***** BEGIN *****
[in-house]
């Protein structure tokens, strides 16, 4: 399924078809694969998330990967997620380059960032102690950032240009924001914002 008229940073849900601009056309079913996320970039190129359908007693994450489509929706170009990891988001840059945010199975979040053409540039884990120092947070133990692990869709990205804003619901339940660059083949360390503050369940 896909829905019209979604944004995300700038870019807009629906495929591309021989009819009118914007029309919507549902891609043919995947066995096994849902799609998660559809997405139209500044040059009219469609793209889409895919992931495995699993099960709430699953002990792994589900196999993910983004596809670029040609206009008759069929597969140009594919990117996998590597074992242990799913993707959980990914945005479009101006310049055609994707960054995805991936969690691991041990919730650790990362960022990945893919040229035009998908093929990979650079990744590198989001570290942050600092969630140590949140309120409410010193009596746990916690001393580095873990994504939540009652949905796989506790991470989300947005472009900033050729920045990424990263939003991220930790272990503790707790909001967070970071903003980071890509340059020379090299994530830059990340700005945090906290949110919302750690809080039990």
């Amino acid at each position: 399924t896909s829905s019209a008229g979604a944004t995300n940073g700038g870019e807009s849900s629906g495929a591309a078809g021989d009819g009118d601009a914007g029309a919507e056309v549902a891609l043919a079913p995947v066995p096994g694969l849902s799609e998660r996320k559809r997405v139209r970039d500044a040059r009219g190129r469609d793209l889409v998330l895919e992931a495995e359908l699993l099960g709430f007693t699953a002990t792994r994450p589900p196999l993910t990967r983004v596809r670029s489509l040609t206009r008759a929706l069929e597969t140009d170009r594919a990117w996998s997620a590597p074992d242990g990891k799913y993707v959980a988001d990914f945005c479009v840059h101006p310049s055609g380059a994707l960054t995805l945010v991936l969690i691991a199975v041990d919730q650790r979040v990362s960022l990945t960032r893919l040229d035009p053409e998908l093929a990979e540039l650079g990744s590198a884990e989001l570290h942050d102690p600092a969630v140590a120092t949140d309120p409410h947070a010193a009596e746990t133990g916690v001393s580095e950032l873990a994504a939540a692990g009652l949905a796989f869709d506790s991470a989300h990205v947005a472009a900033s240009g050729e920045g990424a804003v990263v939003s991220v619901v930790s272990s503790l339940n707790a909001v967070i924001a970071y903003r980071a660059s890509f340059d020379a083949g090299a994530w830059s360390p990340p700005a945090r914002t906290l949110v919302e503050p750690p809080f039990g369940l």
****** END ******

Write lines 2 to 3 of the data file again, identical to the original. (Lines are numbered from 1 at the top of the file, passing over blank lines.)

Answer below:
């Protein structure tokens, strides 16, 4: 399924078809694969998330990967997620380059960032102690950032240009924001914002 008229940073849900601009056309079913996320970039190129359908007693994450489509929706170009990891988001840059945010199975979040053409540039884990120092947070133990692990869709990205804003619901339940660059083949360390503050369940 896909829905019209979604944004995300700038870019807009629906495929591309021989009819009118914007029309919507549902891609043919995947066995096994849902799609998660559809997405139209500044040059009219469609793209889409895919992931495995699993099960709430699953002990792994589900196999993910983004596809670029040609206009008759069929597969140009594919990117996998590597074992242990799913993707959980990914945005479009101006310049055609994707960054995805991936969690691991041990919730650790990362960022990945893919040229035009998908093929990979650079990744590198989001570290942050600092969630140590949140309120409410010193009596746990916690001393580095873990994504939540009652949905796989506790991470989300947005472009900033050729920045990424990263939003991220930790272990503790707790909001967070970071903003980071890509340059020379090299994530830059990340700005945090906290949110919302750690809080039990």
């Amino acid at each position: 399924t896909s829905s019209a008229g979604a944004t995300n940073g700038g870019e807009s849900s629906g495929a591309a078809g021989d009819g009118d601009a914007g029309a919507e056309v549902a891609l043919a079913p995947v066995p096994g694969l849902s799609e998660r996320k559809r997405v139209r970039d500044a040059r009219g190129r469609d793209l889409v998330l895919e992931a495995e359908l699993l099960g709430f007693t699953a002990t792994r994450p589900p196999l993910t990967r983004v596809r670029s489509l040609t206009r008759a929706l069929e597969t140009d170009r594919a990117w996998s997620a590597p074992d242990g990891k799913y993707v959980a988001d990914f945005c479009v840059h101006p310049s055609g380059a994707l960054t995805l945010v991936l969690i691991a199975v041990d919730q650790r979040v990362s960022l990945t960032r893919l040229d035009p053409e998908l093929a990979e540039l650079g990744s590198a884990e989001l570290h942050d102690p600092a969630v140590a120092t949140d309120p409410h947070a010193a009596e746990t133990g916690v001393s580095e950032l873990a994504a939540a692990g009652l949905a796989f869709d506790s991470a989300h990205v947005a472009a900033s240009g050729e920045g990424a804003v990263v939003s991220v619901v930790s272990s503790l339940n707790a909001v967070i924001a970071y903003r980071a660059s890509f340059d020379a083949g090299a994530w830059s360390p990340p700005a945090r914002t906290l949110v919302e503050p750690p809080f039990g369940l």